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J Mol Biol. 2003 Jan 31;325(5):873-87.

Nucleosome positioning signals in the DNA sequence of the human and mouse H19 imprinting control regions.

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  • 1Institute of Cell and Molecular Biology, University of Edinburgh, Darwin Building, King's Buildings, West Mains Road, Scotland EH9 3JR, Edinburgh, UK.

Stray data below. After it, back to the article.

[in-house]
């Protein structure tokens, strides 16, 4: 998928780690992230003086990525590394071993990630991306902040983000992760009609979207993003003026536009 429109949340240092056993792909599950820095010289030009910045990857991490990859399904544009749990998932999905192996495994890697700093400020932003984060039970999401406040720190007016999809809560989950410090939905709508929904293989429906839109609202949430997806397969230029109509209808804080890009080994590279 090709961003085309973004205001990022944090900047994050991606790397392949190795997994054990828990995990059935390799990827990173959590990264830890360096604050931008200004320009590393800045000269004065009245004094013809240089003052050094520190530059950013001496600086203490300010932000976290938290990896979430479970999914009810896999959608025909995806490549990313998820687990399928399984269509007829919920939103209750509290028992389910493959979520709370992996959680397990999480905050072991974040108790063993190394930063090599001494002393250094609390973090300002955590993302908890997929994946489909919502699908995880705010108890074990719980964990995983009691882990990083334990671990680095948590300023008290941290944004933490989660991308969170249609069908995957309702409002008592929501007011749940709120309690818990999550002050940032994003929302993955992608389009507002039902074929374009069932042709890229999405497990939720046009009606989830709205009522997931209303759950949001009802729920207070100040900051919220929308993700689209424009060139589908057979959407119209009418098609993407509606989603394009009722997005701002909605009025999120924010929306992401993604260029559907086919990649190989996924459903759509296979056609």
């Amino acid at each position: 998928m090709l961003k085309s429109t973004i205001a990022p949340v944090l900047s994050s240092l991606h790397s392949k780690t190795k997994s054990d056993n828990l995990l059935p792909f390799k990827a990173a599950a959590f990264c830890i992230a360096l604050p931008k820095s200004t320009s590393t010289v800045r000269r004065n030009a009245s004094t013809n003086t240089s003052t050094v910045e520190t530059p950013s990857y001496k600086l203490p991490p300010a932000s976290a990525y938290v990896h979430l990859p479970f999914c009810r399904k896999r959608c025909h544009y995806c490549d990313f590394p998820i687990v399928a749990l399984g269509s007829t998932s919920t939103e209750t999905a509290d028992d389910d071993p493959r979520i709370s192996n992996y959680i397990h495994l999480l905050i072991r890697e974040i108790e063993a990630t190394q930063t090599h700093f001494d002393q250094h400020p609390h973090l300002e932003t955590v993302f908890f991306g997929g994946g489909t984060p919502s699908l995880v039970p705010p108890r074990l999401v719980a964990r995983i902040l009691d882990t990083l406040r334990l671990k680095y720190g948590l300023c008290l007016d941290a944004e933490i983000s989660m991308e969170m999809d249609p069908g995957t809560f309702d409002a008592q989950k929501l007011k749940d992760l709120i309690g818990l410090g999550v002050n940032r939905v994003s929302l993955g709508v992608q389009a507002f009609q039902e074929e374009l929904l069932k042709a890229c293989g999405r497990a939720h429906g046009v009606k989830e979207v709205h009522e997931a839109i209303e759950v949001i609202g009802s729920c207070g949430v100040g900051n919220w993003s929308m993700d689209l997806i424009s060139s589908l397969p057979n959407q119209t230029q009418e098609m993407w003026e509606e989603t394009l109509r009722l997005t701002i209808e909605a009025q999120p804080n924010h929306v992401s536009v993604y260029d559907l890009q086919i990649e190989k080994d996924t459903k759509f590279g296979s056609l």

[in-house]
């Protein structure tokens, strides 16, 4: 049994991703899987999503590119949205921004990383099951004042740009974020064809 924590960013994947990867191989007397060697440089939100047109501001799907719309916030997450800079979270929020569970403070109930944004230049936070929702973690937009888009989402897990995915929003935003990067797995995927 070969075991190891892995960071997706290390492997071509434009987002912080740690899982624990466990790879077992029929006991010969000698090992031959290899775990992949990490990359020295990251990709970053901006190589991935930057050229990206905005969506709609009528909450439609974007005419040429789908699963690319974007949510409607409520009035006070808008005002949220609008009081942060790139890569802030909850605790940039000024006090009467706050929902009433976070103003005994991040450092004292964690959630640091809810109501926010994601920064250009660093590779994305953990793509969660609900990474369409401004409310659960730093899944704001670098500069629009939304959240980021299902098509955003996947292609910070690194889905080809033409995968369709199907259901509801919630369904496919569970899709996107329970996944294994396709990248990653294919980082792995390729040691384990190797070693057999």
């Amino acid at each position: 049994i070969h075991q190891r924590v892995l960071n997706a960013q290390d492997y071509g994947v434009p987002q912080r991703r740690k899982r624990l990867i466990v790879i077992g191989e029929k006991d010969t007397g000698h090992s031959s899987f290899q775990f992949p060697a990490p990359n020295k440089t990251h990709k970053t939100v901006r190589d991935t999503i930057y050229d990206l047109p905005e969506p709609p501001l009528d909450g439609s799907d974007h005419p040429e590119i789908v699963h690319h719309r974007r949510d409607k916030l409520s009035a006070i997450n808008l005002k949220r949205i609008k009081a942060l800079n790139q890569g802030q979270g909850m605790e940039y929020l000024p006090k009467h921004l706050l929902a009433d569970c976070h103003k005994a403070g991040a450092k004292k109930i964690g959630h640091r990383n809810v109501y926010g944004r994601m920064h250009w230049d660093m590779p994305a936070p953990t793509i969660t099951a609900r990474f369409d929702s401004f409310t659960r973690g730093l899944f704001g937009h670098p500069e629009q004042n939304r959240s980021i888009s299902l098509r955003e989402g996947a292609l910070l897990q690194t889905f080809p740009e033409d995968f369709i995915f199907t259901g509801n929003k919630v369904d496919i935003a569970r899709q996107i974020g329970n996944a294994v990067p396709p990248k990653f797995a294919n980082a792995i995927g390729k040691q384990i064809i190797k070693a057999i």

We have investigated the sequences of the mouse and human H19 imprinting control regions (ICRs) to see whether they contain nucleosome positioning information pertinent to their function as a methylation-regulated chromatin boundary. Positioning signals were identified by an in vitro approach that employs reconstituted chromatin to comprehensively describe the contribution of the DNA to the most basic, underlying level of chromatin structure. Signals in the DNA sequence of both ICRs directed nucleosomes to flank and encompass the short conserved sequences that constitute the binding sites for the zinc finger protein CTCF, an essential mediator of insulator activity. The repeat structure of the human ICR presented a conserved array of strong positioning signals that would preferentially flank these CTCF binding sites with positioned nucleosomes, a chromatin structure that would tend to maintain their accessibility. Conversely, all four CTCF binding sites in the mouse sequence were located close to the centre of positioning signals that were stronger than those in their flanks; these binding sites might therefore be expected to be more readily incorporated into positioned nucleosomes. We found that CpG methylation did not effect widespread repositioning of nucleosomes on either ICR, indicating that allelic methylation patterns were unlikely to establish allele-specific chromatin structures for H19 by operating directly upon the underlying DNA-histone interactions; instead, epigenetic modulation of ICR chromatin structure is likely to be mediated principally at higher levels of control. DNA methylation did, however, both promote and inhibit nucleosome positioning at several sites in both ICRs and substantially negated one of the strongest nucleosome positioning signals in the human sequence, observations that underline the fact that this epigenetic modification can, nevertheless, directly and decisively modulate core histone-DNA interactions within the nucleosome.

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